Shafer had gone so far as to join a lawsuit challenging the November election results, litigating against his own state’s Republican chief election officer. The state party formally rebuked Brad Raffensperger, Georgia’s Republican secretary of state, at its convention last month.
Between Trump’s still-domineering hand on the party and a GOP base that remains intensely loyal to the former president, the imperative for state party chairs is to intertwine his interests with that of the party — fearful that failing to do so may alienate supporters. This is despite Trump’s failure to win a second term and the loss of Republican majorities in Congress during his watch.
“The party’s been taken over by people who have been elected since he became the president who in effect said, ‘Get on the team or shut up,’” said Allen Weh, a former chair of the New Mexico Republican Party and a Trump ally.
That dynamic has served to elevate the importance of party chairs as political actors — in some cases rivaling those who are actually on the ballot. The chairs have significant latitude in their states — from candidate recruitment, to deciding which candidates to invite to plum speaking engagements, to how to allocate money for voter registration and other programs. Several state Republican parties canceled their presidential nominating contests entirely in 2020, insulating Trump from long-shot challengers, including in South Carolina. There, the state’s former two-term governor, Mark Sanford, could not even get a hearing.
Bill Weld, a former two-term Massachusetts governor who ran for president in 2020, also hit a wall in his home state. The state party changed the way it awarded delegates to presidential candidates to help ensure that Trump in 2020 would not lose even a single delegate to the state’s former governor, who won reelection in a landslide in the 1990s.
Jim Lyons, the state party’s pro-Trump chair, has clashed bitterly with moderate GOP Gov. Charlie Baker, who’s made clear he’s no fan of Trump. Baker — one of the nation’s most popular governors — has not announced his intentions for 2022 but a Lyons ally and former Trump campaign co-chair in Massachusetts, Geoff Diehl, has already announced his intention to run for governor.
John Thomas, a Republican strategist who works on House campaigns across the country, said the pro-Trump disposition of the vast majority of state party chairs across the country will likely have a “direct impact” on the party’s candidate recruitment and resource allocation ahead of the midterm elections.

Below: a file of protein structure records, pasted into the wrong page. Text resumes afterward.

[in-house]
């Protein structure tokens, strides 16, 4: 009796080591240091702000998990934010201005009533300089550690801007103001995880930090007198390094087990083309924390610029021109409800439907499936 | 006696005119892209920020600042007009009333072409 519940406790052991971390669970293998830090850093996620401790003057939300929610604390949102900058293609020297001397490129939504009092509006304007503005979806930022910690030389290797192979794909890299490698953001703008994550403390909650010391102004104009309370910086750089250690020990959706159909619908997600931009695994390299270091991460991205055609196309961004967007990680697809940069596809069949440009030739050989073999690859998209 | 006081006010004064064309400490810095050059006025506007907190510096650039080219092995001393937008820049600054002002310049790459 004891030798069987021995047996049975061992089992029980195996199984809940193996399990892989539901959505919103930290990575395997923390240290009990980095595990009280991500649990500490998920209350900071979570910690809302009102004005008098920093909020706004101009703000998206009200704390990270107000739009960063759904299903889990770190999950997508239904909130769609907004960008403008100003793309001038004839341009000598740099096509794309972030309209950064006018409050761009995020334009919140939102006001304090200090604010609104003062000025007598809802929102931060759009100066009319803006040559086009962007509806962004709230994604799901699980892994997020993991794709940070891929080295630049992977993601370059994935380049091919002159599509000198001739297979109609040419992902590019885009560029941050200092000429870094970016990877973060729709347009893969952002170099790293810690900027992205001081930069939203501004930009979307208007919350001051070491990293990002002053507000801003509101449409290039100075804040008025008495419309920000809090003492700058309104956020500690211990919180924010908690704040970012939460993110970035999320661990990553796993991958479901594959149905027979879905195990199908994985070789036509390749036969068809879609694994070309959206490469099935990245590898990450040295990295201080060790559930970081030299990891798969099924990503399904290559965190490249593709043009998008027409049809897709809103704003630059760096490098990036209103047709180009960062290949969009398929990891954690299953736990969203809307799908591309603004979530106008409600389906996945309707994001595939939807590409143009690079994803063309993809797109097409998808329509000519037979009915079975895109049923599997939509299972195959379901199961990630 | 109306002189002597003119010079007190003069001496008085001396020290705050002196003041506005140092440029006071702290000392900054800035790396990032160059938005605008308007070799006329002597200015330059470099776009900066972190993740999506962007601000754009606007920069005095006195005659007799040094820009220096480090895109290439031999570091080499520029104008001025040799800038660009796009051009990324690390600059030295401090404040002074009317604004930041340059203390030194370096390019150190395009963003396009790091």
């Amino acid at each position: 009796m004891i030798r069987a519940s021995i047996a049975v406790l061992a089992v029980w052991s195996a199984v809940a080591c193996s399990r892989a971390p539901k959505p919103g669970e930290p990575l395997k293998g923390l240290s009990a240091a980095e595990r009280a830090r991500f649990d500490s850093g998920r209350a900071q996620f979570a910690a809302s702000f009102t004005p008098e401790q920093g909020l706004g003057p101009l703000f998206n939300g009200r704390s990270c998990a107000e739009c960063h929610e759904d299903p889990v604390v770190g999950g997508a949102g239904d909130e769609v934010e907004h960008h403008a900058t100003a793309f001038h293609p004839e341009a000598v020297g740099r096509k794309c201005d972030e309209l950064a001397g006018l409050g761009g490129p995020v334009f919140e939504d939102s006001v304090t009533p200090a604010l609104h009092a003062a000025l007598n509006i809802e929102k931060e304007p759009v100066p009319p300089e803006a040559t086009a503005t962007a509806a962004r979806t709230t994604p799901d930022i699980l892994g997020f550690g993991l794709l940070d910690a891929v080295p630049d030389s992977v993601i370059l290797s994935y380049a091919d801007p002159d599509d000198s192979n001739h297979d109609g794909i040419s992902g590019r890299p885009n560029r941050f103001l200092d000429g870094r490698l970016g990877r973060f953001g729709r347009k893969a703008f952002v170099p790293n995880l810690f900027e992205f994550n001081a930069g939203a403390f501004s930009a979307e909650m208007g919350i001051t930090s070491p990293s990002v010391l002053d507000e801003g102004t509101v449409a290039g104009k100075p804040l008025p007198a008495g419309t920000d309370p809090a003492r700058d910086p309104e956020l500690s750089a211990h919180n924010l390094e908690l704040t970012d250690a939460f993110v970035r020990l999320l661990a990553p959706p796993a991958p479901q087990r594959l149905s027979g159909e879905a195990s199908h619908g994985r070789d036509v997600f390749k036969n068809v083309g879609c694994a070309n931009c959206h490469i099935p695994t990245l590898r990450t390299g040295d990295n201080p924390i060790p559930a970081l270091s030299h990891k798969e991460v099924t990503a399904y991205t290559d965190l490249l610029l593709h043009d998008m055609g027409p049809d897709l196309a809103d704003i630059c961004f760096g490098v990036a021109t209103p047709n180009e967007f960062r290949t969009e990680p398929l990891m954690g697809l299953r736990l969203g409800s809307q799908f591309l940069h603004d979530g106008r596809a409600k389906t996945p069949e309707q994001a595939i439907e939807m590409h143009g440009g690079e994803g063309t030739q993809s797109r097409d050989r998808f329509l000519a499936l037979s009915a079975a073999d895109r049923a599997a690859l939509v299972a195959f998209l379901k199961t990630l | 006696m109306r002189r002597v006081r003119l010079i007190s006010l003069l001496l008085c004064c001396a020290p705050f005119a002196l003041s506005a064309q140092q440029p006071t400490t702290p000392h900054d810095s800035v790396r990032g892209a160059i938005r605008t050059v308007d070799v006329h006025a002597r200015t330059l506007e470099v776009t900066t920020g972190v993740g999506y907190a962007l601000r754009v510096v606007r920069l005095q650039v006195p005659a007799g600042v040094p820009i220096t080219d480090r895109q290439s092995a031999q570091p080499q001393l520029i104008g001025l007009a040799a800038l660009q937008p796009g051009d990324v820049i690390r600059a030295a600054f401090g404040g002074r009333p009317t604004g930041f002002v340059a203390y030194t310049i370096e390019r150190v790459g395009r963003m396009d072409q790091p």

“Party chairs, that’s one of their main jobs to recruit candidates, so oftentimes party chairs will recruit them in their image or ideological worldview,” Thomas said, “So I think it’s safe to say, like in Oklahoma, they’re not going to be recruiting candidates that look like [Utah Sen.] Mitt Romney.”
In addition, he said, “Party chairs can decide where to invest in things like voter registration and all that. So, if they have a particular incumbent they don’t like that doesn’t line up with the Trump world view, they can penalize incumbents and potential challengers as well.”
Ultimately, the biggest beneficiary of the party’s shifting composition may be Trump himself, if he runs for another term in 2024. The chair of the Republican National Committee, Ronna McDaniel, pledged neutrality when she was reelected to her post following Trump’s defeat. But it’s a different story outside Washington.
“It’s a huge advantage to have a network of support of state party chairs,” said Matt Moore, former chair of the South Carolina Republican Party. “State party chairs have huge megaphones. They choose annual dinner speakers, who gets highlighted in such small things as weekly newsletters. They have a lot of power.”
Drew McKissick, the current South Carolina GOP chair, who was endorsed for re-election this year by Trump not once or twice, but three times, said that Trump “is certainly in a position, because of his experience and the new people and manpower that he brought into the party, to have an incredible number of people support him.”